In what manner the criticism of the both George’s governmental and administrative procedures finds expression, how far they differ and how far these differences are concerned with the family disputes, is to be resolved in the following chapter.

3. The Impact on British Politics of the Family Discord

3.1 Court Life

George I’s succession to the English throne was not secured from the beginning. Since neither William III and Maria II, nor Queen Anne had any children who could have followed them in the succession to the throne, and Anne being the last heir in the Stuart line, the crown would return to the deposed Roman Catholic James II and his heirs. The Act of Settlement was designed in 1701 to avoid the continuation of the hereditary Stuart heir, therefore it excluded the Catholics and Stuarts out of the British succession to the throne, and instead passed it to the German Protestant cousins, the House of Hanover. Sophia of Hanover, the mother of George I, herewith was placed above them, even if there were relatives whose claims were stronger, and after the death of both Sophia and Queen Anne, George succeeded the English throne in 1714 (cp. Cannon and Griffiths 1992, Black 2004, Sieper 2002).

After George I’s difficult succession in terms of the Act of Settlement, he struggled with his new situation and role as the new head of England. Within his early years as King of England, he was faced with numerous problems. First of all and most crucial to his difficulties in his new kingdom was his disinterest and dislike of England, his lack of knowledge of British politics and his obvious preference for Hanover. As the Prussian envoy Friedrich Bonet reported, George disliked England, for its language, constitution, political parties and continual importunities for royal favour” (cit. Black 2004, 59).

For that reason, George I did not speak and made little effort to learn the English language (cp. Black 2004, 51). All ministerial documents therefore had to be translated into French and the ceremonial of his coronation had to be explained into Latin (cp. Black 2004, 59). Consequentially, George I felt indisposition in his new home country, wherefore he was unable to develop British national interests (cp. Black 2004, 59) and was more concerned about Hanoverian affairs. This in turn means that, on the one hand, he excluded himself from British society. As Beattie describes, George I was a man with an extreme shyness of crowds, a dislike of formality and a preference to a quite and retired life. He always remained in background, never courted popular acclaim and rarely showed himself to his people (cp. Beattie 1966, 26-27). Therefore, George I was faced with his extreme unpopularity among the British society:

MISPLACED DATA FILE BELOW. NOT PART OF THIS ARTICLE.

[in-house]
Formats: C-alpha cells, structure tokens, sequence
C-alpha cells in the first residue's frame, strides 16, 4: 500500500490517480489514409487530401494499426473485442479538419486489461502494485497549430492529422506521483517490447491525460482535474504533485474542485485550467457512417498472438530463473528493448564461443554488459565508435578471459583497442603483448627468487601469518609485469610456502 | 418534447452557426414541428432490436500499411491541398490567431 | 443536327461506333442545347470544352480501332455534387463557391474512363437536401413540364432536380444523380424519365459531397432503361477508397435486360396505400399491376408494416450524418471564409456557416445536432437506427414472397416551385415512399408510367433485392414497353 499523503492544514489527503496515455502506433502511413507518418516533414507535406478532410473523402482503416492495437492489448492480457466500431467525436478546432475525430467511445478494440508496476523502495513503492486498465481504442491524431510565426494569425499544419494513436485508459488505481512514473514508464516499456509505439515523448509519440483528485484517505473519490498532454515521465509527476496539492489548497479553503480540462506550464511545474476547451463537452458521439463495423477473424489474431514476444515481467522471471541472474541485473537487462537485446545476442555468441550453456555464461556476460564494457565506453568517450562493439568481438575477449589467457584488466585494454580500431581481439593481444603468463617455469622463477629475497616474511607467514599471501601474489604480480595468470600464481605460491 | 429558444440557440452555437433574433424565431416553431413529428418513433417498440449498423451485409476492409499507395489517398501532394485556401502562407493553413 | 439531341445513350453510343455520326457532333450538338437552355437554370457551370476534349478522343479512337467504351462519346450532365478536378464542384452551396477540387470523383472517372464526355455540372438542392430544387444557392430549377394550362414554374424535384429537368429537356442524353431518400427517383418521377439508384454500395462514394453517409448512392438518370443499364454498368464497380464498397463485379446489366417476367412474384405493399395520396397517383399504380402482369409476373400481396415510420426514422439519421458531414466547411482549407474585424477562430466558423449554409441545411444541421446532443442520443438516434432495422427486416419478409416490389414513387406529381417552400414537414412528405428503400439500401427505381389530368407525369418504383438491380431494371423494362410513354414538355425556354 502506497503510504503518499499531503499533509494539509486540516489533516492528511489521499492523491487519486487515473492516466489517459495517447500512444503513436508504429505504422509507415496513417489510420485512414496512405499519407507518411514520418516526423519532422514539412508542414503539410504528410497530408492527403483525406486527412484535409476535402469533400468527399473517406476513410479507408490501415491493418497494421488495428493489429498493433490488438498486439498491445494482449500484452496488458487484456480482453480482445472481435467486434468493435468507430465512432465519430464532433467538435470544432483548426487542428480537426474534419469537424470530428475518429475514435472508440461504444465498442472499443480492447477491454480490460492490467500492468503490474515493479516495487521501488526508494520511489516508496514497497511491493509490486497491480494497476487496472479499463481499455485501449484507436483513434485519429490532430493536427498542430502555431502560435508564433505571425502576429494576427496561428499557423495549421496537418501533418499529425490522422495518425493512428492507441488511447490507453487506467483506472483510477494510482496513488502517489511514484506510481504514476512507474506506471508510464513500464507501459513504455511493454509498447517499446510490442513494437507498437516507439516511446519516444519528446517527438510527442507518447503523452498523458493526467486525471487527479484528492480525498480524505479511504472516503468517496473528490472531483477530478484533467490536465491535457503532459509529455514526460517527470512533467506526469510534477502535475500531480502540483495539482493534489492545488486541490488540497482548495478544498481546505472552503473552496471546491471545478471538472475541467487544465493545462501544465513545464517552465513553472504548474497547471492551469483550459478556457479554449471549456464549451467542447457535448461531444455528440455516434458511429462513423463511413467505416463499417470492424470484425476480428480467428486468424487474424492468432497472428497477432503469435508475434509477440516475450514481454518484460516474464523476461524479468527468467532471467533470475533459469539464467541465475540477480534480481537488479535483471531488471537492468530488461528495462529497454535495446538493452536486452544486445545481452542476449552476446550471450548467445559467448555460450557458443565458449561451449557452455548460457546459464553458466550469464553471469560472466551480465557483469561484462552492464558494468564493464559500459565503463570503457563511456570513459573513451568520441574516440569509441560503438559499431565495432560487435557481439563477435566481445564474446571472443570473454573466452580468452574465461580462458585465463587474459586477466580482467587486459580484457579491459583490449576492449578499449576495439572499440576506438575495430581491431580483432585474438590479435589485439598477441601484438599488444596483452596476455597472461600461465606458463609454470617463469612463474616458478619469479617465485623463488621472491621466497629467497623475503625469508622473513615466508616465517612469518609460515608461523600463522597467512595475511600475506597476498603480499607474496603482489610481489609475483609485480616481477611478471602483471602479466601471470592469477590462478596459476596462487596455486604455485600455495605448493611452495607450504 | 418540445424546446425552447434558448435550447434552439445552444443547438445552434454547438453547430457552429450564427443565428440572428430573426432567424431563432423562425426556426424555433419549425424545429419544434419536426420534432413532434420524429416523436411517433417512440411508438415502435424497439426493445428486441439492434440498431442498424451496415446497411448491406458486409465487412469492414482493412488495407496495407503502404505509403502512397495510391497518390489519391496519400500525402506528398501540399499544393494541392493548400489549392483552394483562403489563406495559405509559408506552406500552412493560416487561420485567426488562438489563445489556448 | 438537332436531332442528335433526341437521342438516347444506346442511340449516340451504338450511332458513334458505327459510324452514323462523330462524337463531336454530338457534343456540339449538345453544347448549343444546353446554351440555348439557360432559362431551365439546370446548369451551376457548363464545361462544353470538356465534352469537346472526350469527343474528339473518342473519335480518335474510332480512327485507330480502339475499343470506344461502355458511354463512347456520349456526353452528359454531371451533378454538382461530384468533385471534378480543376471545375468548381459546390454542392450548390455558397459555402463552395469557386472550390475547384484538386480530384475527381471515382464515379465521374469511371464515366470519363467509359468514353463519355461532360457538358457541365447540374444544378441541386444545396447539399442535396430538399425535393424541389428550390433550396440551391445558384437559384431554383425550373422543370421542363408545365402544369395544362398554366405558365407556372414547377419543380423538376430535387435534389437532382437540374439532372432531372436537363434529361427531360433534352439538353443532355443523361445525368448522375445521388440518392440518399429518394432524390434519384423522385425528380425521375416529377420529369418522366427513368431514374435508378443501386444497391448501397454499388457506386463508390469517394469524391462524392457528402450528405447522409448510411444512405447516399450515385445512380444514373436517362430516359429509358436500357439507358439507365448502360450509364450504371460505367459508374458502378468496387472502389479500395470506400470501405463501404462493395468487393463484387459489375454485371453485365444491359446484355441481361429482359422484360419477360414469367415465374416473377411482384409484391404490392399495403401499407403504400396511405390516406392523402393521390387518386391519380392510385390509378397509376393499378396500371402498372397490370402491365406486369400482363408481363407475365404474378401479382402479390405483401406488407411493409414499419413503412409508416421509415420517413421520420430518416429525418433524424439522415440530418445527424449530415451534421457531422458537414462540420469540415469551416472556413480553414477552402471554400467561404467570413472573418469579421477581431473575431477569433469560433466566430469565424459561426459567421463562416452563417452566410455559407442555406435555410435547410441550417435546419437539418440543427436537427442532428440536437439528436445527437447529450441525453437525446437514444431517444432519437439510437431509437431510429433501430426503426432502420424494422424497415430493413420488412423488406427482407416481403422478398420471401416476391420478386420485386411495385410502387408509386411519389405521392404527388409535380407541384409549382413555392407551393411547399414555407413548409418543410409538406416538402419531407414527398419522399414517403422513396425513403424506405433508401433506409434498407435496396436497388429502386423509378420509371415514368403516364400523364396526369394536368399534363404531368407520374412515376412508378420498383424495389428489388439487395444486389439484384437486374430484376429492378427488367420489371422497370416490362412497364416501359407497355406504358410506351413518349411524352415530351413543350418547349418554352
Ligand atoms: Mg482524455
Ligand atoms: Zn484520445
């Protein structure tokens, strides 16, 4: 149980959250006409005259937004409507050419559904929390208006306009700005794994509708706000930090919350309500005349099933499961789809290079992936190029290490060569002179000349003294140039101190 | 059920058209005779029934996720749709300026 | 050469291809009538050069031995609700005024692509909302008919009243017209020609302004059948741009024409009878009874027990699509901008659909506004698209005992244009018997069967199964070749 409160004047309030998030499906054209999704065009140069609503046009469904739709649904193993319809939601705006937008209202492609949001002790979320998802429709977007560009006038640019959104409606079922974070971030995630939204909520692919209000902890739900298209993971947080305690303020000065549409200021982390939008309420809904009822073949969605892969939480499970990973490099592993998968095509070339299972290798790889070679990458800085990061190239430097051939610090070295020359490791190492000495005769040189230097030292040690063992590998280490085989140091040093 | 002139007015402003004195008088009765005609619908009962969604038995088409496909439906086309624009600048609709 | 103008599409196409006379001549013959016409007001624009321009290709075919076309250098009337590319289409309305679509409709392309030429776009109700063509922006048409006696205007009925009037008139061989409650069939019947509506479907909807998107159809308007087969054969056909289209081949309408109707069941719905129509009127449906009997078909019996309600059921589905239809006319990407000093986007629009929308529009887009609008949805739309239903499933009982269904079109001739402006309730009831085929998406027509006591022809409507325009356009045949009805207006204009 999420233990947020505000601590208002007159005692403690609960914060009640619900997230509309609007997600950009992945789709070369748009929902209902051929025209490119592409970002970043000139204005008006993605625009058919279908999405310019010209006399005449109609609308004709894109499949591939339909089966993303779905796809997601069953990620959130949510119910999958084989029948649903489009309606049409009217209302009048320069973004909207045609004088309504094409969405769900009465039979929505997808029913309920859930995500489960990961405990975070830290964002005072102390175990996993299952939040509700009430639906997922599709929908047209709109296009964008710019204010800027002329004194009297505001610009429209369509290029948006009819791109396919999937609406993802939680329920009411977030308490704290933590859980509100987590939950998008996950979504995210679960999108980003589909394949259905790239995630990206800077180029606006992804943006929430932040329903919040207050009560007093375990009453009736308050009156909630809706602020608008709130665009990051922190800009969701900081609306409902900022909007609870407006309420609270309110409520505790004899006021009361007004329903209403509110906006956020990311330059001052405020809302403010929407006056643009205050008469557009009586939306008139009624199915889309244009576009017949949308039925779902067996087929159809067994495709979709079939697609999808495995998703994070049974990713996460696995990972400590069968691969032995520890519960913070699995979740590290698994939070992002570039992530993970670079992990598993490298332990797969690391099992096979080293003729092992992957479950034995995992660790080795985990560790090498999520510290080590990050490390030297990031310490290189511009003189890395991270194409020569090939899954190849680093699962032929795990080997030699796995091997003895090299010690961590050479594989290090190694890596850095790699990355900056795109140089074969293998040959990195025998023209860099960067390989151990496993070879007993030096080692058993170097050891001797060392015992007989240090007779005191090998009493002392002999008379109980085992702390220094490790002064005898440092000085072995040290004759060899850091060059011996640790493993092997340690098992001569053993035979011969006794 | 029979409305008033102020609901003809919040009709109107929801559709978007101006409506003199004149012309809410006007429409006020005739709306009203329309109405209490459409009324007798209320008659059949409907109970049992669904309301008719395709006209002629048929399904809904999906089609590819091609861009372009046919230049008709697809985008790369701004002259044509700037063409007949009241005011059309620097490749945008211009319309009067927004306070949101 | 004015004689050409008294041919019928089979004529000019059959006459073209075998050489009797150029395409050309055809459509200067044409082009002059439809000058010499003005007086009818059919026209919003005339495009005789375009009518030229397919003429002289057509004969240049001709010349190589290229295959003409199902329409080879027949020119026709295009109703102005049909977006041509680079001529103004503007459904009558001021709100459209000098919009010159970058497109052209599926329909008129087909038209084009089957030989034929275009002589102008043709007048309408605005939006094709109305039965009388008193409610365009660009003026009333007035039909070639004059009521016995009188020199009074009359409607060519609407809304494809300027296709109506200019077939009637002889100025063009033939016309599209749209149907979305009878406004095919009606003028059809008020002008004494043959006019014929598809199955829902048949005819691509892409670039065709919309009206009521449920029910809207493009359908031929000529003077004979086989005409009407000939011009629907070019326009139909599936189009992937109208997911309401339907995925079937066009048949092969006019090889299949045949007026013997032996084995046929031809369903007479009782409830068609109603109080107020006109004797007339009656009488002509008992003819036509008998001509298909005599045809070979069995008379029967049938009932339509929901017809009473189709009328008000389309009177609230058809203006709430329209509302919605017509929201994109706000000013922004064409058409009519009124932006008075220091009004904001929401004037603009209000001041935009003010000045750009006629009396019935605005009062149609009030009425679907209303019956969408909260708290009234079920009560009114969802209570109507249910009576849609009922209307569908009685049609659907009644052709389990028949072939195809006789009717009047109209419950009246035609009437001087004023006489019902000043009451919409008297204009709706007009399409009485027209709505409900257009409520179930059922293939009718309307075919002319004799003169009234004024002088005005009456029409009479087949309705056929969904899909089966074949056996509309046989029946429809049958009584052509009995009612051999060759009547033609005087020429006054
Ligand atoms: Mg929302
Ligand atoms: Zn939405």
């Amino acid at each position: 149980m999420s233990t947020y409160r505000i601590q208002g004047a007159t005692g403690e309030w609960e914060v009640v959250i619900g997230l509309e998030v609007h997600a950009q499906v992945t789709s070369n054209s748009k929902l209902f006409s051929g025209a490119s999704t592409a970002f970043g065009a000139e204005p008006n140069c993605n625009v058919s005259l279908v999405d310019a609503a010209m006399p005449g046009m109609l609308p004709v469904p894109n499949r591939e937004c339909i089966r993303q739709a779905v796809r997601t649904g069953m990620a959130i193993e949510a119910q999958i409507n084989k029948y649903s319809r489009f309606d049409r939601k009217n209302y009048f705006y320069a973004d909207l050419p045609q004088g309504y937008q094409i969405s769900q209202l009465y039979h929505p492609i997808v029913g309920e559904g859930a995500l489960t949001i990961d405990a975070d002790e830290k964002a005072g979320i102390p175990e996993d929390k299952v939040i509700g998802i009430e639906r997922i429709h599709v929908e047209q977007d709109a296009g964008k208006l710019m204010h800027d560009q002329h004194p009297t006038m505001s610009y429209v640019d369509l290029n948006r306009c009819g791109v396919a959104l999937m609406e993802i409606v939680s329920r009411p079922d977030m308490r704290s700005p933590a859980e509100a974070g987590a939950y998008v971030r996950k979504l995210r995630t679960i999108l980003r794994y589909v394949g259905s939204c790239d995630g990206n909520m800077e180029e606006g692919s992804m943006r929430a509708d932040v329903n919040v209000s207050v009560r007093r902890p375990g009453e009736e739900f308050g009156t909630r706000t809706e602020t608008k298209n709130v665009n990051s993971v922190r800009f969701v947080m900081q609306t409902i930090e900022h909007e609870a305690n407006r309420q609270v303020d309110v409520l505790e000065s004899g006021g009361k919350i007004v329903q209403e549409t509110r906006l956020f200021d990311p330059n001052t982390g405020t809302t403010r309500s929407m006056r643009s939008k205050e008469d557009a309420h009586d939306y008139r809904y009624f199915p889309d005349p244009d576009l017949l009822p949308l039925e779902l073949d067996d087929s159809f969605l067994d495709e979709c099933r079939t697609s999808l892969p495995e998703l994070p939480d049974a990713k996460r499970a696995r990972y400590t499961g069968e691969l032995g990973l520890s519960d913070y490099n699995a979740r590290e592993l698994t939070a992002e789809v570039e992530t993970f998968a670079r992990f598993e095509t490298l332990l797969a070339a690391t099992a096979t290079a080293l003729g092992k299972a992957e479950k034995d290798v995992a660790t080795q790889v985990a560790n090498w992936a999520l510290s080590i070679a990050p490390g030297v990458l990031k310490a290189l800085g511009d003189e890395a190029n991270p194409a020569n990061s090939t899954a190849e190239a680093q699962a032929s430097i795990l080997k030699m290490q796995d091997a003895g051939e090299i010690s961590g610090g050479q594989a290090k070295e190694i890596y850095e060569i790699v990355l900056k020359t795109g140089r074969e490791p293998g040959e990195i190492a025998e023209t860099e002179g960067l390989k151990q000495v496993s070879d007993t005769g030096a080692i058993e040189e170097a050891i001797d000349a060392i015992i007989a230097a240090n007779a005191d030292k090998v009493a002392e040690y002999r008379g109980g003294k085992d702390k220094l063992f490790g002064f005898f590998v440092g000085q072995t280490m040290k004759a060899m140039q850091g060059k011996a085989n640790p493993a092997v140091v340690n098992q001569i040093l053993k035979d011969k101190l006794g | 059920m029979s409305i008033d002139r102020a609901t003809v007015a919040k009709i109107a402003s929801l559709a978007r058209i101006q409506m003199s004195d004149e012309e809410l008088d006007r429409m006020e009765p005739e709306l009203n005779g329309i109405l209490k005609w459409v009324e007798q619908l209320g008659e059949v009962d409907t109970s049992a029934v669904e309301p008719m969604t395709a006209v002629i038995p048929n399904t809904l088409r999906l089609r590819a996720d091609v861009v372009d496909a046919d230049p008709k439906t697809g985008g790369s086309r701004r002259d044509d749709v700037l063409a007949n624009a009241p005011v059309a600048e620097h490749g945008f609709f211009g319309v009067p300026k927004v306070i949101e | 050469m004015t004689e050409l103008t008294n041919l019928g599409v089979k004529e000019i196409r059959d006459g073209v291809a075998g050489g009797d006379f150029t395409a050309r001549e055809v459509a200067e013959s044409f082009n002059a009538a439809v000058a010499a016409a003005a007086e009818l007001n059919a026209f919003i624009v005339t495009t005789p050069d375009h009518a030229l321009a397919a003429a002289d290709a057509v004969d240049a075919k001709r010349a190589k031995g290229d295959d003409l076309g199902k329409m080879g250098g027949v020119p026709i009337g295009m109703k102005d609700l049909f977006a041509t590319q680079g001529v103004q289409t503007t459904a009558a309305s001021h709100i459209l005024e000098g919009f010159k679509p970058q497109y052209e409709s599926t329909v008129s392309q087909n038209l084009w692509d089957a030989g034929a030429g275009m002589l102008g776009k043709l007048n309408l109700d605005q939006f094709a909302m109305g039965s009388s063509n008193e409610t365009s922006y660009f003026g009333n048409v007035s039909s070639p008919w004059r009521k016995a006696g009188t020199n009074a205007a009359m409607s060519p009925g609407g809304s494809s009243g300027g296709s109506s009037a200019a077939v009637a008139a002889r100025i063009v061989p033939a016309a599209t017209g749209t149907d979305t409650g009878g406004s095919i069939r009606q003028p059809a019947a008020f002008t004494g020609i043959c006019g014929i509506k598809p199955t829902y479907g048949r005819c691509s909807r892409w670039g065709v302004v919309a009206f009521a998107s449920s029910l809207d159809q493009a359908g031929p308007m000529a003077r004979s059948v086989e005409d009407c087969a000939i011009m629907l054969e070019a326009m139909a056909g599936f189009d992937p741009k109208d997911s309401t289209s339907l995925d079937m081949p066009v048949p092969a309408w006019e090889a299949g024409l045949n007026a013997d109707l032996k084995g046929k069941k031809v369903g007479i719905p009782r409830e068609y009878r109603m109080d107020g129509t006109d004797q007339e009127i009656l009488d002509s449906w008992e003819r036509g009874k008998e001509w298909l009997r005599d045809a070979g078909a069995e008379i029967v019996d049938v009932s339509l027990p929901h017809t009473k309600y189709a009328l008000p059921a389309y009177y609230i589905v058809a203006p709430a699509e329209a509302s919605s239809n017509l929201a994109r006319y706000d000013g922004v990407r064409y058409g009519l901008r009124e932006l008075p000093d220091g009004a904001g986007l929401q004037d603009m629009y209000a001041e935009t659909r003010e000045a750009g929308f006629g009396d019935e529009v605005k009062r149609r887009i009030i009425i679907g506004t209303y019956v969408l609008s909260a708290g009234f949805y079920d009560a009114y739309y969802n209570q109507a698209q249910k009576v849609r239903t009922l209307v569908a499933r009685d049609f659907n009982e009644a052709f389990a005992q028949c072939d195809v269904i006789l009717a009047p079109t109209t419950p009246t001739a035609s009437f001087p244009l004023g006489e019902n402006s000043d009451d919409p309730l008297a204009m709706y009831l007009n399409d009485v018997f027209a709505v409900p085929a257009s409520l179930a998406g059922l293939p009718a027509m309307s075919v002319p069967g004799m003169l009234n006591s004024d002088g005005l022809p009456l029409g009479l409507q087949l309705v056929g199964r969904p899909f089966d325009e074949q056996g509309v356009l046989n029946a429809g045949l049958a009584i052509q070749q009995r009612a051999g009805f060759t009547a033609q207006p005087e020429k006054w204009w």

The British found their new ruler to an unglamorous elderly gentleman (Cannon and Griffiths 1992, 466). He always remained a passive actor in court life what “allowed him the more easily to indulge his preference for privacy and informality” (Beattie 1966, 27).

In contrast to his father, the prince, who had accompanied his father in 1714, was closely linked to all of these matters. He was very much in evidence in court life (cp. Beattie 1966, 27) and with great knowledge of the English language. Therefore, the king’s son and his daughter-in-law, Caroline of Ansbach-Bayreuth, were in great advantage and of much popularity within the English society nearly leading court life (cp. Beattie 1966, 28).

This imbalance and difference of the character traits of father and son are without any doubt the reason for the never ending struggle between them. As well king George I’s jealousy of his son’s popularity and the fear his son could completely lead social court life, further worsened the conflict. The king obviously disliked and distrusted his son such that he would never led him control over the crown’s patronage, despite the fact that George always has been willed to remain a passive actor of court life. Beattie offers an explanation for the father’s dislike, he says, “the prince’s open declaration of political independence drove a much more serious breach between them” (Beattie 1996, 28).


Excerpt out of 16 pages


Like Father, Like Son. The Impact of the Hanoverian Family Dispute on British Policy
Martin Luther University  (Institut für Anglistik und Amerikanistik)
British Monarchy from Henry VIII to the Present
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ISBN (eBook)
ISBN (Book)
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574 KB
British History, British Monarchy, Hanoverian Monarchy, George I, George II, British Politics
Quote paper
B.A. Anna Stumpe (Author), 2010, Like Father, Like Son. The Impact of the Hanoverian Family Dispute on British Policy, Munich, GRIN Verlag,